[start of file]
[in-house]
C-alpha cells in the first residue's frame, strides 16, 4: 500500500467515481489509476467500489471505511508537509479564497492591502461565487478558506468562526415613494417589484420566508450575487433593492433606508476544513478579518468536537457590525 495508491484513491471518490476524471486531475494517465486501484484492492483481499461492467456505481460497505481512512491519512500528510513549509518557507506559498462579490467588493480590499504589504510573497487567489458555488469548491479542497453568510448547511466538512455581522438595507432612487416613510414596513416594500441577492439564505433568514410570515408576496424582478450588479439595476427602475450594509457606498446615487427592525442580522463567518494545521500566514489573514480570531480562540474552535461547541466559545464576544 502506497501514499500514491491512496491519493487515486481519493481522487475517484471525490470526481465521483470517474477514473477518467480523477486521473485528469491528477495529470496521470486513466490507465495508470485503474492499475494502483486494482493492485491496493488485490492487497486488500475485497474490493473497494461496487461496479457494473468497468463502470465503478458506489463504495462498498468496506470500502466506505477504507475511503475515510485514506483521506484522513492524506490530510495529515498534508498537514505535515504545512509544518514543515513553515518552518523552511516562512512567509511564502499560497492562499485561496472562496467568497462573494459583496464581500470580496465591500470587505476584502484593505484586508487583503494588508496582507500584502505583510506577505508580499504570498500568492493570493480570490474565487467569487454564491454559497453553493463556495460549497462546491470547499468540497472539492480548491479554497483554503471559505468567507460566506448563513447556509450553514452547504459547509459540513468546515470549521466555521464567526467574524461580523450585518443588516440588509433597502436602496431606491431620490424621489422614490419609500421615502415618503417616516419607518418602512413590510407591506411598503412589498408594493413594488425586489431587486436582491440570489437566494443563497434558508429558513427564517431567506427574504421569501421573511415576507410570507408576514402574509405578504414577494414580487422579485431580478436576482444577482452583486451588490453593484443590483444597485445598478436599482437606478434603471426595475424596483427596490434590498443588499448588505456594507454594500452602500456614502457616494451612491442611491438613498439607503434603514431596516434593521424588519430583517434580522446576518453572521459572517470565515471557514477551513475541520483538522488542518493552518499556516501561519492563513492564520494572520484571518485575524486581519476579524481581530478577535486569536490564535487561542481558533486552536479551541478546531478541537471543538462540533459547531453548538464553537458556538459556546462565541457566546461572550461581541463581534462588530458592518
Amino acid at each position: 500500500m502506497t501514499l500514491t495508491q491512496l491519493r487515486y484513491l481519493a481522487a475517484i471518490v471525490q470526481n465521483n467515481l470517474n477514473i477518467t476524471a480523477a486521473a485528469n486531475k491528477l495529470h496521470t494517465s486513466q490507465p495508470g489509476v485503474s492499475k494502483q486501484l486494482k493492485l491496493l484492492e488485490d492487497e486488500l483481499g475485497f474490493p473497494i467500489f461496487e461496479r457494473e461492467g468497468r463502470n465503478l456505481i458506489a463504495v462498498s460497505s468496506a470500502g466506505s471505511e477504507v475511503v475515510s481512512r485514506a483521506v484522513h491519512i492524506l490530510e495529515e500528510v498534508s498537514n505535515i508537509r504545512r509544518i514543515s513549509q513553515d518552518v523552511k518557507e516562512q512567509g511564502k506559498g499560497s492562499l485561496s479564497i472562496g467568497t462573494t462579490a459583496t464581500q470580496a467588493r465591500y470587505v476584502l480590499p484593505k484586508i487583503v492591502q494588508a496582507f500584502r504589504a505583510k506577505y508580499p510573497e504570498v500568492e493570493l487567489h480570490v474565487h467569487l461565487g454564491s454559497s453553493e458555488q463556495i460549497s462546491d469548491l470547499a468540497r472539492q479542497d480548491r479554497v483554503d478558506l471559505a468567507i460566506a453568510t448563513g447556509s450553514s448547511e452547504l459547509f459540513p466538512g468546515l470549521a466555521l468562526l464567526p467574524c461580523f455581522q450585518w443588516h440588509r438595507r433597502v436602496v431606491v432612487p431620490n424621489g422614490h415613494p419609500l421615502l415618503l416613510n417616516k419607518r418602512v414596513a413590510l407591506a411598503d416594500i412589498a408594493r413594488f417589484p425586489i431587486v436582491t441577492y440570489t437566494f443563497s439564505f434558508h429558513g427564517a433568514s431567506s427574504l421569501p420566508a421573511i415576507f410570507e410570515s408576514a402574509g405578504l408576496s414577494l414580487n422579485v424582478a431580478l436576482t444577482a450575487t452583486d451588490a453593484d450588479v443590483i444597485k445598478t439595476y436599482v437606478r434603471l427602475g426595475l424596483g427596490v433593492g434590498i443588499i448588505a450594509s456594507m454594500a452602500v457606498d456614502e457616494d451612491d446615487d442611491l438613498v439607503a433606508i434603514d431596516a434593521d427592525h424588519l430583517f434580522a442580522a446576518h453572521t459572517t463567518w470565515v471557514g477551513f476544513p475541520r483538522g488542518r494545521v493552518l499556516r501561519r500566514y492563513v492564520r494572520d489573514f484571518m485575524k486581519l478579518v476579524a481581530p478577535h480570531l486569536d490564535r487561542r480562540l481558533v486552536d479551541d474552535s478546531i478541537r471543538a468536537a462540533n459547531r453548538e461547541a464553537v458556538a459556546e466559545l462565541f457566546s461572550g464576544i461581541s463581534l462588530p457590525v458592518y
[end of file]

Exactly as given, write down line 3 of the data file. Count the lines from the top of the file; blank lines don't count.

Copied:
Amino acid at each position: 500500500m502506497t501514499l500514491t495508491q491512496l491519493r487515486y484513491l481519493a481522487a475517484i471518490v471525490q470526481n465521483n467515481l470517474n477514473i477518467t476524471a480523477a486521473a485528469n486531475k491528477l495529470h496521470t494517465s486513466q490507465p495508470g489509476v485503474s492499475k494502483q486501484l486494482k493492485l491496493l484492492e488485490d492487497e486488500l483481499g475485497f474490493p473497494i467500489f461496487e461496479r457494473e461492467g468497468r463502470n465503478l456505481i458506489a463504495v462498498s460497505s468496506a470500502g466506505s471505511e477504507v475511503v475515510s481512512r485514506a483521506v484522513h491519512i492524506l490530510e495529515e500528510v498534508s498537514n505535515i508537509r504545512r509544518i514543515s513549509q513553515d518552518v523552511k518557507e516562512q512567509g511564502k506559498g499560497s492562499l485561496s479564497i472562496g467568497t462573494t462579490a459583496t464581500q470580496a467588493r465591500y470587505v476584502l480590499p484593505k484586508i487583503v492591502q494588508a496582507f500584502r504589504a505583510k506577505y508580499p510573497e504570498v500568492e493570493l487567489h480570490v474565487h467569487l461565487g454564491s454559497s453553493e458555488q463556495i460549497s462546491d469548491l470547499a468540497r472539492q479542497d480548491r479554497v483554503d478558506l471559505a468567507i460566506a453568510t448563513g447556509s450553514s448547511e452547504l459547509f459540513p466538512g468546515l470549521a466555521l468562526l464567526p467574524c461580523f455581522q450585518w443588516h440588509r438595507r433597502v436602496v431606491v432612487p431620490n424621489g422614490h415613494p419609500l421615502l415618503l416613510n417616516k419607518r418602512v414596513a413590510l407591506a411598503d416594500i412589498a408594493r413594488f417589484p425586489i431587486v436582491t441577492y440570489t437566494f443563497s439564505f434558508h429558513g427564517a433568514s431567506s427574504l421569501p420566508a421573511i415576507f410570507e410570515s408576514a402574509g405578504l408576496s414577494l414580487n422579485v424582478a431580478l436576482t444577482a450575487t452583486d451588490a453593484d450588479v443590483i444597485k445598478t439595476y436599482v437606478r434603471l427602475g426595475l424596483g427596490v433593492g434590498i443588499i448588505a450594509s456594507m454594500a452602500v457606498d456614502e457616494d451612491d446615487d442611491l438613498v439607503a433606508i434603514d431596516a434593521d427592525h424588519l430583517f434580522a442580522a446576518h453572521t459572517t463567518w470565515v471557514g477551513f476544513p475541520r483538522g488542518r494545521v493552518l499556516r501561519r500566514y492563513v492564520r494572520d489573514f484571518m485575524k486581519l478579518v476579524a481581530p478577535h480570531l486569536d490564535r487561542r480562540l481558533v486552536d479551541d474552535s478546531i478541537r471543538a468536537a462540533n459547531r453548538e461547541a464553537v458556538a459556546e466559545l462565541f457566546s461572550g464576544i461581541s463581534l462588530p457590525v458592518y